Along with Marc Maron’s WTF and Scott Aukerman’s Comedy Bang! Bang!, comedian Chris Hardwick‘s Nerdist podcast has long been one of the medium’s most popular entities. Joined by friends and fellow comics Jonah Ray and Matt Mira, the former @midnight host has covered subjects of interest to comedy aficionados, comic book nerds, and geeks of all kinds for nearly a decade. And even with last week’s announcement that the show will now be going by the name ID10T, its premier position likely won’t be changing anytime soon. But that doesn’t mean Hardwick isn’t nervous.
“I’m changing the name of the show,” he announced on Friday, in what amounted to the original Nerdist podcast’s last-ever episode. “When you really invest time and energy into something and there’s a change, I know as a fan it feels weird… you like things the way they are.” Despite issuing a press release and an entire podcast episode to discuss the matter, however, Hardwick felt there was more to say about the name change, the podcast’s move to Cadence13, and his surprising plans to syndicate the show’s catalog for radio. So he reached out to Uproxx to talk things over.
I get the impression this has been a rather stressful announcement to make. Between the initial press release and Friday’s bonus episode with Jonah and Matt, you’ve been putting a lot out there.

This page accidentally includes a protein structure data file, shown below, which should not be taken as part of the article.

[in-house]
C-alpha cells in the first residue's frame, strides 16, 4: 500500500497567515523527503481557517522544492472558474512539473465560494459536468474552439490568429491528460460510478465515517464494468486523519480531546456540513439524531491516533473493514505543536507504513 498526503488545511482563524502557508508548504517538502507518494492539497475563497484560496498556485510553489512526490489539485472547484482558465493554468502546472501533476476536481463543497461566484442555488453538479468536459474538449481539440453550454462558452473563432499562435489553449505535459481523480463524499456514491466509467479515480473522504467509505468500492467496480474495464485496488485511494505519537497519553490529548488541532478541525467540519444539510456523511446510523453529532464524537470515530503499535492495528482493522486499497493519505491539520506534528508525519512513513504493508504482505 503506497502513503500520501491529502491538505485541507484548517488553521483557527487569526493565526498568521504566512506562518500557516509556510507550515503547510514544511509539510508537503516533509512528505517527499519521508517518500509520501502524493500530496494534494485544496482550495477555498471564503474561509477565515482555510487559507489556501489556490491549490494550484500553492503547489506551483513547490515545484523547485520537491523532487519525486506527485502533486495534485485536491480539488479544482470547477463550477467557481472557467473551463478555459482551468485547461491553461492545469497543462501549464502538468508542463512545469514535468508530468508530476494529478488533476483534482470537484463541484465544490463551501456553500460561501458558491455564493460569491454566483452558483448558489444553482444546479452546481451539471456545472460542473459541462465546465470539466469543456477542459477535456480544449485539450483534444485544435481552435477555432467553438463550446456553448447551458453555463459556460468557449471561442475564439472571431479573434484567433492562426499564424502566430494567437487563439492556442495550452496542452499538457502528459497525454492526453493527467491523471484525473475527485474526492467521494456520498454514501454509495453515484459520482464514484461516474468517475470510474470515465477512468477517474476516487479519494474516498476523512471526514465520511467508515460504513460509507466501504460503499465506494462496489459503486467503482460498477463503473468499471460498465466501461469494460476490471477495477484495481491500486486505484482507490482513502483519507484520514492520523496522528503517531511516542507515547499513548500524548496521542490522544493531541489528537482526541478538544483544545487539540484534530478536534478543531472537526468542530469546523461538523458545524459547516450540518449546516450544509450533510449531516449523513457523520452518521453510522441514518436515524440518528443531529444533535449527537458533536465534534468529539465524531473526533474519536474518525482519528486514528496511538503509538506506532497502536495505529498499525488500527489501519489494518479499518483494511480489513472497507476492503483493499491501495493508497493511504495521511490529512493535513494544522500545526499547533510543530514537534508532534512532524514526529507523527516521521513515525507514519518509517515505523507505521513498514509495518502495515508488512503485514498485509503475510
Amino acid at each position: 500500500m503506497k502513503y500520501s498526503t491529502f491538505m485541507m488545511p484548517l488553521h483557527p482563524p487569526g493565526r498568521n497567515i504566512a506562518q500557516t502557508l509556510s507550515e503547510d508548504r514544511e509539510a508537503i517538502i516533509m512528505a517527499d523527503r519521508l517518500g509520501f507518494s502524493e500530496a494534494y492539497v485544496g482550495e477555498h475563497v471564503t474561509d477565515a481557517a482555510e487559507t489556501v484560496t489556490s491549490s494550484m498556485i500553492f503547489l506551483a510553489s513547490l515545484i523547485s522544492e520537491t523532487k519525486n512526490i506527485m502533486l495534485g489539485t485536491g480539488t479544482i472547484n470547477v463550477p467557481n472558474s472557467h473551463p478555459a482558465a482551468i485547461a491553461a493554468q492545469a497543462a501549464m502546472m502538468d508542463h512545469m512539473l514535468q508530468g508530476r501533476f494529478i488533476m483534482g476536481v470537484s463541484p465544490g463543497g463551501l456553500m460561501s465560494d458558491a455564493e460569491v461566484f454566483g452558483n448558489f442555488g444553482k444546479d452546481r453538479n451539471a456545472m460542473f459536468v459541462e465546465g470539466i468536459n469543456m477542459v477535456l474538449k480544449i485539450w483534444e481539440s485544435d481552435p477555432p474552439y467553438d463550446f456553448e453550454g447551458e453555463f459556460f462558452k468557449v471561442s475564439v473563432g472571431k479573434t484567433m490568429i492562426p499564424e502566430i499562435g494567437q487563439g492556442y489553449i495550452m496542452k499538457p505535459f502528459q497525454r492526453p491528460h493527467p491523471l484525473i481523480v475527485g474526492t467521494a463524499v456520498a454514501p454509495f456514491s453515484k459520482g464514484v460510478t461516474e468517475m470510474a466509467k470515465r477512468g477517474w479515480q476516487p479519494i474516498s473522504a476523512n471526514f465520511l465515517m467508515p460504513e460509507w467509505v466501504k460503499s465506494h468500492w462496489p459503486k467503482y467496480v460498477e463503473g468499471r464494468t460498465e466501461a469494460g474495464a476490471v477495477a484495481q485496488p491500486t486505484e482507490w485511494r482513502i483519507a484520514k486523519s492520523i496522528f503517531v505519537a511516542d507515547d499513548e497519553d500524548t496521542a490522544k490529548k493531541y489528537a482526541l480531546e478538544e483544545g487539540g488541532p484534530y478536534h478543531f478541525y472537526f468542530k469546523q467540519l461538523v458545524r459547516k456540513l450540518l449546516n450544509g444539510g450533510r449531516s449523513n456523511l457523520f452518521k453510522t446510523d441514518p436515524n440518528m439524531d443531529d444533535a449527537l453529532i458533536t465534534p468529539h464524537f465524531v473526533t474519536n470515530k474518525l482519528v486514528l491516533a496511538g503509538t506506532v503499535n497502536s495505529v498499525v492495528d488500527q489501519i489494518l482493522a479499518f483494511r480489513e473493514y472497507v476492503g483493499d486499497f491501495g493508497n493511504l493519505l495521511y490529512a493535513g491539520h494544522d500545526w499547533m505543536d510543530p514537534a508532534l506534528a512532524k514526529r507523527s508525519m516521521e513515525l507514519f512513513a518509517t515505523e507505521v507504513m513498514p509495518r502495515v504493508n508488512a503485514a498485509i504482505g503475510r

I’ve been as transparent about it as possible because I always feel like that’s the best way to go. Podcasts in particular, because they’re built on a community. As an audience member for other podcasts, shows, or social media platforms, I don’t ever like feeling like something is trying to slide stuff by me. It always makes me think, “Hey, I see what you did there!” My thinking is if you arm people with as much information as possible — almost to the point where they’re saying, “Okay, TMI” — then at least they know where you’re coming from. Then they can make an informed decision, and at least in that way, they are a part of the process.
So it’s really about reaching out to that community. Especially with podcasts, because there’s a real need for community engagement there. There’s this whole community that’s involved and I just think it’s important to involve them. They’re the ones who have supported my ability to make this thing, so I tend to err on the side of oversharing.
I get it. And yeah, there’s a lot of information there, and a lot of it is false, but having too much information that’s more accurate is better than the other kind. Or none at all, for that matter.
This game of telephone tends to happen in which people interpret what they read without ever really checking it out. And when that happens for two, three, or five generations… There’s a really great game that illustrates this. You should try it out if you get a group together for a game night. I don’t know what it’s called — I just call it “Draw the Thing.” It almost represents the way information is generally misinterpreted and spread. Everyone gets a pad and a pen, and in one minute, you write down a phrase — a sentence, a phrase, a saying, or whatever. Then you pass it to the person on your right. They have to draw what you wrote down, or what they think it means to them.